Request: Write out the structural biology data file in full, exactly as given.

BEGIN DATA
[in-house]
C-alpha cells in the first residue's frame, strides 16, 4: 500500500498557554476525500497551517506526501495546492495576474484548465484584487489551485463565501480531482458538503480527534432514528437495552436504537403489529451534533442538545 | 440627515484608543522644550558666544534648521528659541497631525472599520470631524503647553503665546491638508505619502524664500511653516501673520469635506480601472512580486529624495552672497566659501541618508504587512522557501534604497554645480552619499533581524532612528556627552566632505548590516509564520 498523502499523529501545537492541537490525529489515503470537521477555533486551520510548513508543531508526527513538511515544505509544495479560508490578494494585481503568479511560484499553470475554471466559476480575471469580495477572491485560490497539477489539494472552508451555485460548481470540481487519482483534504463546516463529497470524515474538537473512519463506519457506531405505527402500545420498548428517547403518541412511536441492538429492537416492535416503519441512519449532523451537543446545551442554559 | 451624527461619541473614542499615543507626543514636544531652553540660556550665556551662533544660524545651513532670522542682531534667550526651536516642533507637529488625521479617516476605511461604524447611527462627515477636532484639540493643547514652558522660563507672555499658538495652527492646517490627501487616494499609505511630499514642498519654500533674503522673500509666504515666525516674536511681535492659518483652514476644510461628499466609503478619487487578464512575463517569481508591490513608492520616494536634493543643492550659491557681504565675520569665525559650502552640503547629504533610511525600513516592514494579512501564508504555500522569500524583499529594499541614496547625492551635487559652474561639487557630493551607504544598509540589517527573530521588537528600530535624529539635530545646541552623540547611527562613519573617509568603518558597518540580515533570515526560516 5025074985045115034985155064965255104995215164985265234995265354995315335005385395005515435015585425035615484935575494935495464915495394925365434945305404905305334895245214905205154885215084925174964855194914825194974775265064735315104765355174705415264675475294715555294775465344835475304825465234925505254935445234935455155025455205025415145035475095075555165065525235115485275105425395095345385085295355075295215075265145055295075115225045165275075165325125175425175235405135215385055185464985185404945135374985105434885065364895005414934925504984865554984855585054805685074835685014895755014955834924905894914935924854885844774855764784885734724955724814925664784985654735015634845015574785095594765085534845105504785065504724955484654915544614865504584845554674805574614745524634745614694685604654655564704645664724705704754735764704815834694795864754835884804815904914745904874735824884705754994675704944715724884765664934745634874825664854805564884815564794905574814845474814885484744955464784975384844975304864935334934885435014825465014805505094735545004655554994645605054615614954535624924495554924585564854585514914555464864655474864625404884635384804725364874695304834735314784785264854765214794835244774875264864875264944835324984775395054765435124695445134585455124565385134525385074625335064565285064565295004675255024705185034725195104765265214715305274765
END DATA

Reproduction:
[in-house]
C-alpha cells in the first residue's frame, strides 16, 4: 500500500498557554476525500497551517506526501495546492495576474484548465484584487489551485463565501480531482458538503480527534432514528437495552436504537403489529451534533442538545 | 440627515484608543522644550558666544534648521528659541497631525472599520470631524503647553503665546491638508505619502524664500511653516501673520469635506480601472512580486529624495552672497566659501541618508504587512522557501534604497554645480552619499533581524532612528556627552566632505548590516509564520 498523502499523529501545537492541537490525529489515503470537521477555533486551520510548513508543531508526527513538511515544505509544495479560508490578494494585481503568479511560484499553470475554471466559476480575471469580495477572491485560490497539477489539494472552508451555485460548481470540481487519482483534504463546516463529497470524515474538537473512519463506519457506531405505527402500545420498548428517547403518541412511536441492538429492537416492535416503519441512519449532523451537543446545551442554559 | 451624527461619541473614542499615543507626543514636544531652553540660556550665556551662533544660524545651513532670522542682531534667550526651536516642533507637529488625521479617516476605511461604524447611527462627515477636532484639540493643547514652558522660563507672555499658538495652527492646517490627501487616494499609505511630499514642498519654500533674503522673500509666504515666525516674536511681535492659518483652514476644510461628499466609503478619487487578464512575463517569481508591490513608492520616494536634493543643492550659491557681504565675520569665525559650502552640503547629504533610511525600513516592514494579512501564508504555500522569500524583499529594499541614496547625492551635487559652474561639487557630493551607504544598509540589517527573530521588537528600530535624529539635530545646541552623540547611527562613519573617509568603518558597518540580515533570515526560516 5025074985045115034985155064965255104995215164985265234995265354995315335005385395005515435015585425035615484935575494935495464915495394925365434945305404905305334895245214905205154885215084925174964855194914825194974775265064735315104765355174705415264675475294715555294775465344835475304825465234925505254935445234935455155025455205025415145035475095075555165065525235115485275105425395095345385085295355075295215075265145055295075115225045165275075165325125175425175235405135215385055185464985185404945135374985105434885065364895005414934925504984865554984855585054805685074835685014895755014955834924905894914935924854885844774855764784885734724955724814925664784985654735015634845015574785095594765085534845105504785065504724955484654915544614865504584845554674805574614745524634745614694685604654655564704645664724705704754735764704815834694795864754835884804815904914745904874735824884705754994675704944715724884765664934745634874825664854805564884815564794905574814845474814885484744955464784975384844975304864935334934885435014825465014805505094735545004655554994645605054615614954535624924495554924585564854585514914555464864655474864625404884635384804725364874695304834735314784785264854765214794835244774875264864875264944835324984775395054765435124695445134585455124565385134525385074625335064565285064565295004675255024705185034725195104765265214715305274765